A big mooncake for Little Star by Grace Lin – Such a cute story about how the moon goes from full to new.  My kids love the cute illustrations and I can really recommend this one as a beginner picture book even.

Mae’s first day of school by Kate Berube – My kids are probably a little young to be considered the ideal target audience for this book about a little girl who is scared to go to school for the first time.  However, it wasn’t above them and was a really sweet story that has an applicable lesson even for non-school goers.

Good Rosie by Kate DiCamilla – This one has a fun format – it’s set up a little like a comic book.  A darling story about how to make friends.  Rosie the dog starts out pretty lonely and it’s an adventure to see how she makes friends.

Blue by Laura Vaccaro Seeger – This is a beautifully illustrated book about a little boy and his dog.  I think I especially enjoyed this since my favorite color is blue.  It also has the cleverest little cut outs on alternate pages.  There is a lot of interesting things t o discover in this book.

Kitten’s first full moon by Kevin Henkes – This one is in black and white which I initially thought wouldn’t grab my one year old’s attention but the cute story and relatable objects like the cat, her milk and her little mishaps caught all of our attention.  Such a sweet story.

Hello Lighthouse by Sophie Blackall – This one was a little long for my younger daughter, but my older daughter who is 4 loved this story about a lighthouse at the end of the world and its diligent lighthouse keeper.  I think the fact that we’d visited Byron Bay Lighthouse in December may have also helped, but either way this book is beautifully illustrated and is a true gem.

I must admit, even I was sad to see these books returned to the library.  Now to find the next stash of memorable reads for the kids.

Sensory Fun

13 Feb

I’m not normally the  mom who suggests sensory fun.  I used to be all about the educational puzzles and shape sorters.  But now I have 2 little girls and with the younger one getting better at puzzles even though I don’t get to spend that much time teaching her, I’ve realized that we also just need to let the girls have fun.

I’m seeing my older daughter who is 4 loving the fun play – she has a great imagination and makes up stories while she’s playing.  I have 2 ideas for this to share with you – not my ideas, but I can vouch for them. 

The first is “Free the toys”, which a friend used to placate her daughter on a snow day with no snow.  I know, I know – that doesn’t really make sense – but we live in Alabama where the fear of snow runs deep.  Back to “Free the toys”…

This one is super easy – I scoured the house for little toys that fit in a muffin pan.  We’ve all got things that fit this bill, and I even discovered that some of the smaller Lego Duplo blocks like flowers and people fitted too.  Then you fill the muffin tin with water and freeze.  I know – that’s really not complicated.  When it’s time to play, you remove the ice blocks from the muffin pan, set them in a large tub, and let your little at them.  I equipped Sophie with another tub containing a jug of hot water and a few scoops.  She melted her toys out and then proceeded to play with them and the water.  She had a blast for 2,5 hours.  Yip, you read that right.  I couldn’t believe it.  And cleanup consisted of drying the towels that I’d set under her play station and her soaking clothes – not too bad for such a long time of fun.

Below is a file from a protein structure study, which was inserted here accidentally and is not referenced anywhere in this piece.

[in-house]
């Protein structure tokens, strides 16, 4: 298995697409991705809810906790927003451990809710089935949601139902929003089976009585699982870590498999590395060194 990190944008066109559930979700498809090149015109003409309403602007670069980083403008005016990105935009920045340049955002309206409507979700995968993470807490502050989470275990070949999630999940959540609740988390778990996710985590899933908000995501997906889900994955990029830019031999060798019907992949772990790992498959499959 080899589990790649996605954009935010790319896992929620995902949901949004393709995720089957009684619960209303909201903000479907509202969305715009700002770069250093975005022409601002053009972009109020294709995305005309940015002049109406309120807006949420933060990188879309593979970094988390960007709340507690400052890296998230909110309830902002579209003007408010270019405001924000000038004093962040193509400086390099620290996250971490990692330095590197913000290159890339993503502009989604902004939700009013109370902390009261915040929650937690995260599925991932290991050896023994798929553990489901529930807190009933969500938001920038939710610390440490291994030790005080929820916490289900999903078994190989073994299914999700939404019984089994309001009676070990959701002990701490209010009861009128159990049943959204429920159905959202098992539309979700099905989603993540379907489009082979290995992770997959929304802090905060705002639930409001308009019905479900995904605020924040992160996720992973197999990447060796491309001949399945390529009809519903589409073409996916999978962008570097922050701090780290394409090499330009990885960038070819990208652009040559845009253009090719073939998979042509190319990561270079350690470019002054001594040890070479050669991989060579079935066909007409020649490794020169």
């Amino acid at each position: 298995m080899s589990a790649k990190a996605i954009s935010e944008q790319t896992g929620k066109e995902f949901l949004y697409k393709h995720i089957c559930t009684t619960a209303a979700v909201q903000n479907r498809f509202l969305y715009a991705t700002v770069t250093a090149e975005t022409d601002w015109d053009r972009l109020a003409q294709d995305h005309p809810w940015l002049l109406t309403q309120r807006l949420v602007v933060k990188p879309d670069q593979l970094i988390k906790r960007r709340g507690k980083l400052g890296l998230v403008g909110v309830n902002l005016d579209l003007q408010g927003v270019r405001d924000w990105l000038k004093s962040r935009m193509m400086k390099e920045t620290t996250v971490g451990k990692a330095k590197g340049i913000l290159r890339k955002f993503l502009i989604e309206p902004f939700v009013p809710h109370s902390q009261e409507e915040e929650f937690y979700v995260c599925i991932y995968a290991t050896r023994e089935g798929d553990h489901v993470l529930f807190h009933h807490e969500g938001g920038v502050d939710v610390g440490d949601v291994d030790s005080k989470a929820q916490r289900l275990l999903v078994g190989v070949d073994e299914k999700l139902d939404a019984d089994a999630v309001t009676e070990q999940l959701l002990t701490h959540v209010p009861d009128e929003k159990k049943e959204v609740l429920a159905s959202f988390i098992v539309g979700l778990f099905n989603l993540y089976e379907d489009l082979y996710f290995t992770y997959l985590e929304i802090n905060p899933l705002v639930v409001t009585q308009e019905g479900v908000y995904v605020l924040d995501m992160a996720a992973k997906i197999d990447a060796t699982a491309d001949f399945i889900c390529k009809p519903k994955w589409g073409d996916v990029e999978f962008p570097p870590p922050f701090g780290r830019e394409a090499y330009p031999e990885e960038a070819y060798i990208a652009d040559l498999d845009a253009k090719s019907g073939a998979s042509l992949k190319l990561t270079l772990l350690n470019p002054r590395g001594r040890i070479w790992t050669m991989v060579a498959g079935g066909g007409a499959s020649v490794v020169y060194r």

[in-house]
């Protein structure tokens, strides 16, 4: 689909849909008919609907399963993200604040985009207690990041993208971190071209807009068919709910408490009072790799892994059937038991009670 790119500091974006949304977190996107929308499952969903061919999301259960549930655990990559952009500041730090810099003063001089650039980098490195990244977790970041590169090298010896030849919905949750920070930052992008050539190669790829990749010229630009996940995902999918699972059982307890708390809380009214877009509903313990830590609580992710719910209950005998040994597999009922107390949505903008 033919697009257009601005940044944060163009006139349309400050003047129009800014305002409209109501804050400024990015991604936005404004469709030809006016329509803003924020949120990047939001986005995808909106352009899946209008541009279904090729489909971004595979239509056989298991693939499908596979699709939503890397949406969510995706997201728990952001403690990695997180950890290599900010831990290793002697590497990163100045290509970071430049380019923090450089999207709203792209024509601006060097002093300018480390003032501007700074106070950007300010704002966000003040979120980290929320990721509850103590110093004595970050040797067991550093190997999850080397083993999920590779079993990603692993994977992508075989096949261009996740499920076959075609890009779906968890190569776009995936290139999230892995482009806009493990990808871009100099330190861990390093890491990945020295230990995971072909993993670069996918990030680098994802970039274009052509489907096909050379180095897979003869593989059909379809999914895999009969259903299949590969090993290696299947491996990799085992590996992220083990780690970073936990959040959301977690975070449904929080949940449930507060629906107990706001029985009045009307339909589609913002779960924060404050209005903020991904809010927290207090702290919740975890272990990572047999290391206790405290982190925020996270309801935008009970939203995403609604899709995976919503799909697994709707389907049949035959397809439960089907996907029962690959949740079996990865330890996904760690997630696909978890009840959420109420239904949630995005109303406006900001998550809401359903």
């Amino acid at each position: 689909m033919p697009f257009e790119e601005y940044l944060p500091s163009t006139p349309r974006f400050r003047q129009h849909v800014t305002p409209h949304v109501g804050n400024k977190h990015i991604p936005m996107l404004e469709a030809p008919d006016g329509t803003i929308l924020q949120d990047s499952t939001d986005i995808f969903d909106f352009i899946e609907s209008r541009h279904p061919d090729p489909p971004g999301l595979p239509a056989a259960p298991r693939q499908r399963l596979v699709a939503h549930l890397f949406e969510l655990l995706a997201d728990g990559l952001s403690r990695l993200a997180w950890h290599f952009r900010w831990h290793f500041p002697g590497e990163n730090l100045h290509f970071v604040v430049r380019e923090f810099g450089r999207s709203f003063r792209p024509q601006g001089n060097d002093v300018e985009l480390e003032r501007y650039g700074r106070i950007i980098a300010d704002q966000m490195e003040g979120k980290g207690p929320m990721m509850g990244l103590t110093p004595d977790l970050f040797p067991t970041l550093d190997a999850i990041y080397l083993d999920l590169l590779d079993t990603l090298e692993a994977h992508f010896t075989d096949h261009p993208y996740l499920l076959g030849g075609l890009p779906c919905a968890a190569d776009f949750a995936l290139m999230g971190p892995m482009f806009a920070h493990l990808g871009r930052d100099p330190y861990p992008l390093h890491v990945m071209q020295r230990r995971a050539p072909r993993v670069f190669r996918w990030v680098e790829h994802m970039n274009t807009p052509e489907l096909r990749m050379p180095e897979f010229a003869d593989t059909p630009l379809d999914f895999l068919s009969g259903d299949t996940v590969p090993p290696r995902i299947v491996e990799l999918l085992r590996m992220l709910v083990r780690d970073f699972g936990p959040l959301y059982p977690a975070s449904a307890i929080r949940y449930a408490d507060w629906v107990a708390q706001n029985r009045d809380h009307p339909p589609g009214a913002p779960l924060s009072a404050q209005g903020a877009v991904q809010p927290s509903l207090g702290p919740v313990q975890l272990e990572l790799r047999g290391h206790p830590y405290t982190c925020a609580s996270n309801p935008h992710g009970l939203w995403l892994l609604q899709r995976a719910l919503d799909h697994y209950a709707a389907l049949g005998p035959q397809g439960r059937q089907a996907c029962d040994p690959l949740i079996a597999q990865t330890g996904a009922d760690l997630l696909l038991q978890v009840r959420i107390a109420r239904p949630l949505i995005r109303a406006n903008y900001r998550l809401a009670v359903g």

The second uses water beads.  We first encountered these fun pearls at a friend’s wedding in South Africa.  The power was out and it was super hot, and particularly the guys enjoyed playing with these water beads.  Fast forward a few years and I went in search of them for my kids.  Go figure.  I found this set on Amazon, and so far I am impressed.  They arrived with over 200,000 beads and some fun gadgets to play with too, and 2 of each gadget so I wouldn’t expect fights to erupt. 

I set 2 teaspoons of these little beads in 6 cups of water ant waited 5 hours.  I gave each girl a bowl of pearls once they’d grown and the gadgets that came with them.  I let little sister just enjoy the feel of them and scoop them, and I asked big sister to separate the pearls by color in an egg carton.  Both girls had a great time for 30 minutes.  Big sister came back to play with them again and again over the next few days.  I didn’t wait to see if they would shrink back to beads – with so many in the pack, I just tossed them and will make new ones next time.

So if you’re a parent who likes the idea of sensory playtime without the mess, you now have 2 ideas to tackle.  Both super easy and affordable.  Enjoy, and let me know what your kids think?